Patricia A. Banks (Harvard University P.h.D. & A.M./Spelman College B.A.) is a sociologist whose research lies at the intersection of culture, patronage, and markets. With a focus on the African Diaspora, she studies the determinants, consequences, and meanings of cultural patronage and the processes underlying the emergence and growth of cultural markets. More specifically, some of the topics she explores are the bi-directional relationship between art collecting and identity, structural and cultural explanations of museum patronage, and the influence of consecration on the art market. At Mount Holyoke College she is an Associate Professor in the Department of Sociology and Anthropology and a faculty member in the Program in Africana Studies and the Program in Entrepreneurship, Organizations, and Society.
Banks is author of the book Represent: Art and Identity Among the Black Upper-Middle Class (Routledge 2010) and has published articles in journals such as Ethnic and Racial Studies, Cultural Sociology, and Qualitative Sociology. Her research involves various methods including in-depth interviews, visual analysis, participant observation, and archival research. She is currently working on the book Race, Ethnicity, and Consumption: A Sociological View (Under Contract Routledge) where she brings sociological theory to bear on race and ethnicity in the marketplace. In other research projects Banks is investigating philanthropy at African American museums, corporate support for the arts, and the global market for contemporary African art.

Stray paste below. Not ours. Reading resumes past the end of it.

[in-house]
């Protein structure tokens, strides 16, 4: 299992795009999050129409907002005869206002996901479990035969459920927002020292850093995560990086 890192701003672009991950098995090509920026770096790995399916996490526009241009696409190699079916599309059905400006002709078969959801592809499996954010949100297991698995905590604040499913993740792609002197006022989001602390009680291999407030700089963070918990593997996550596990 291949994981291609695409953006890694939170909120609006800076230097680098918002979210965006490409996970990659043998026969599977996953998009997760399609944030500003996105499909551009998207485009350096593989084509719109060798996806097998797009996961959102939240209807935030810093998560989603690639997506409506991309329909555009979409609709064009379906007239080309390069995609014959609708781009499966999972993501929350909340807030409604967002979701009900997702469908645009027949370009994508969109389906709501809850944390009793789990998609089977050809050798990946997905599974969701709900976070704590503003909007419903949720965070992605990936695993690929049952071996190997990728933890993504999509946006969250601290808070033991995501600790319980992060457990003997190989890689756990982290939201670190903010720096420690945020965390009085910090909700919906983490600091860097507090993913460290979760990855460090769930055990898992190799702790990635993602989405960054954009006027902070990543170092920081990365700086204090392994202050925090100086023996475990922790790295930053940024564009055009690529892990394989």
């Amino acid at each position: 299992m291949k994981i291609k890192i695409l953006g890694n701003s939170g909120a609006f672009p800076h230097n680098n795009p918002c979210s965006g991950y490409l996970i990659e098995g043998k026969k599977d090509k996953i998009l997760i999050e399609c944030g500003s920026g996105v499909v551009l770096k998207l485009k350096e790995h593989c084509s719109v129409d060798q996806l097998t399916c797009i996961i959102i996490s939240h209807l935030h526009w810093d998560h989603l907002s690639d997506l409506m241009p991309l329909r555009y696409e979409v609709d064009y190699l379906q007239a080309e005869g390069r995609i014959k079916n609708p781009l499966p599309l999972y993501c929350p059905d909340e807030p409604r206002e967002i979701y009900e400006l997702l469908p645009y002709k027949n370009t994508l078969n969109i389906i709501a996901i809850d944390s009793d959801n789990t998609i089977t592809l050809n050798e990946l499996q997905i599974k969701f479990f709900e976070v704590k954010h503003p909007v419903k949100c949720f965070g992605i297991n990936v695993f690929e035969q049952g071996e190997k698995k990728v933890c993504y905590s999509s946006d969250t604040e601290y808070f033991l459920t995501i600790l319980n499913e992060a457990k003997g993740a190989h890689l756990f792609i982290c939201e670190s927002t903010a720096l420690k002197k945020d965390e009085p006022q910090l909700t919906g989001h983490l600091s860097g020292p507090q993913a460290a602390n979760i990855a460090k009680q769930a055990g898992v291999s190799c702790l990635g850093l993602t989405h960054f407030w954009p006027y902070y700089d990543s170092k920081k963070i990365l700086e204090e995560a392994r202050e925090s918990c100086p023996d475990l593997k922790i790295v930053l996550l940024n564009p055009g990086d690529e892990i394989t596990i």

Banks has been a Sheila Biddle Ford Foundation Fellow and Non-Resident Fellow at the W.E.B. Du Bois Institute for African and African American Research (now the Hutchins Center) at Harvard University, and received fellowships or grants from institutions such as the UNCF/Mellon Foundation, the Woodrow Wilson National Fellowship Foundation, and the American Association of University Women. She was recently elected to serve a three year term as a Council Member for the Sociology of Culture section of the American Sociological Association and has served in an elected position as Secretary-Treasurer of the American Sociological Association Section on Race, Gender and Class. Her work with students has been recognized by a teaching award from the Derek Bok Center for Teaching and Learning at Harvard University and election as the Junior Faculty Baccalaureate Speaker at Mount Holyoke College. Banks has lectured and given talks on issues related to art and culture internationally and nationally. She is also the creator of the African American Museums Database (AAMD) which is a digital archive that allows researchers and other users to search for over 300 African American museums and related organizations across the United States. For more information about how her research on art collecting and racial identity has been incorporated into the sociology of art see Sociology Looks at the Arts.